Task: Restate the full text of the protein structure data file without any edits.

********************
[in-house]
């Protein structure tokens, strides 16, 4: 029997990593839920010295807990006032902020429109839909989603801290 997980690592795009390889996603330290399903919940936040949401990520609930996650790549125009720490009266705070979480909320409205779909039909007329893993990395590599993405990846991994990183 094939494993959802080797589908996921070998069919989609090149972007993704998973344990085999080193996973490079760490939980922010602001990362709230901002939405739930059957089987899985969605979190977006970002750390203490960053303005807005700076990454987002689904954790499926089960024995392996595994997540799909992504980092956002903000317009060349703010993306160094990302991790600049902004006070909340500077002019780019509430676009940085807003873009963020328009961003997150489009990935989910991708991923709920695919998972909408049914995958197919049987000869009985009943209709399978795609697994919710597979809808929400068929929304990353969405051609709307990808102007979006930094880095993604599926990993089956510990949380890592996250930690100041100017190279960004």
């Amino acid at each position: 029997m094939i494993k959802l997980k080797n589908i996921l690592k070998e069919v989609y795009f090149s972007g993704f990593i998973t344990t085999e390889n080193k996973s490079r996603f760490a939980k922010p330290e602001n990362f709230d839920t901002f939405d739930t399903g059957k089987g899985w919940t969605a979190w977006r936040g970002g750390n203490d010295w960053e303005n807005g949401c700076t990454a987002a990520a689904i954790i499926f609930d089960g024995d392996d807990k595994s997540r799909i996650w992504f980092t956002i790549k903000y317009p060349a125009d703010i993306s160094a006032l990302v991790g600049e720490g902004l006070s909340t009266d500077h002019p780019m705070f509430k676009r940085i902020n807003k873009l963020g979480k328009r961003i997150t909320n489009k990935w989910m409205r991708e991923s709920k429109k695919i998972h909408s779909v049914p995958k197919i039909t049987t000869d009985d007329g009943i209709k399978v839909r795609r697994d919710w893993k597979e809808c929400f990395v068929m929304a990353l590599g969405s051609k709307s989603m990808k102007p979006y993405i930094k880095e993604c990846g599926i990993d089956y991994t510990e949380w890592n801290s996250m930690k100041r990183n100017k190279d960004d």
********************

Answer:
[in-house]
């Protein structure tokens, strides 16, 4: 029997990593839920010295807990006032902020429109839909989603801290 997980690592795009390889996603330290399903919940936040949401990520609930996650790549125009720490009266705070979480909320409205779909039909007329893993990395590599993405990846991994990183 094939494993959802080797589908996921070998069919989609090149972007993704998973344990085999080193996973490079760490939980922010602001990362709230901002939405739930059957089987899985969605979190977006970002750390203490960053303005807005700076990454987002689904954790499926089960024995392996595994997540799909992504980092956002903000317009060349703010993306160094990302991790600049902004006070909340500077002019780019509430676009940085807003873009963020328009961003997150489009990935989910991708991923709920695919998972909408049914995958197919049987000869009985009943209709399978795609697994919710597979809808929400068929929304990353969405051609709307990808102007979006930094880095993604599926990993089956510990949380890592996250930690100041100017190279960004």
């Amino acid at each position: 029997m094939i494993k959802l997980k080797n589908i996921l690592k070998e069919v989609y795009f090149s972007g993704f990593i998973t344990t085999e390889n080193k996973s490079r996603f760490a939980k922010p330290e602001n990362f709230d839920t901002f939405d739930t399903g059957k089987g899985w919940t969605a979190w977006r936040g970002g750390n203490d010295w960053e303005n807005g949401c700076t990454a987002a990520a689904i954790i499926f609930d089960g024995d392996d807990k595994s997540r799909i996650w992504f980092t956002i790549k903000y317009p060349a125009d703010i993306s160094a006032l990302v991790g600049e720490g902004l006070s909340t009266d500077h002019p780019m705070f509430k676009r940085i902020n807003k873009l963020g979480k328009r961003i997150t909320n489009k990935w989910m409205r991708e991923s709920k429109k695919i998972h909408s779909v049914p995958k197919i039909t049987t000869d009985d007329g009943i209709k399978v839909r795609r697994d919710w893993k597979e809808c929400f990395v068929m929304a990353l590599g969405s051609k709307s989603m990808k102007p979006y993405i930094k880095e993604c990846g599926i990993d089956y991994t510990e949380w890592n801290s996250m930690k100041r990183n100017k190279d960004d």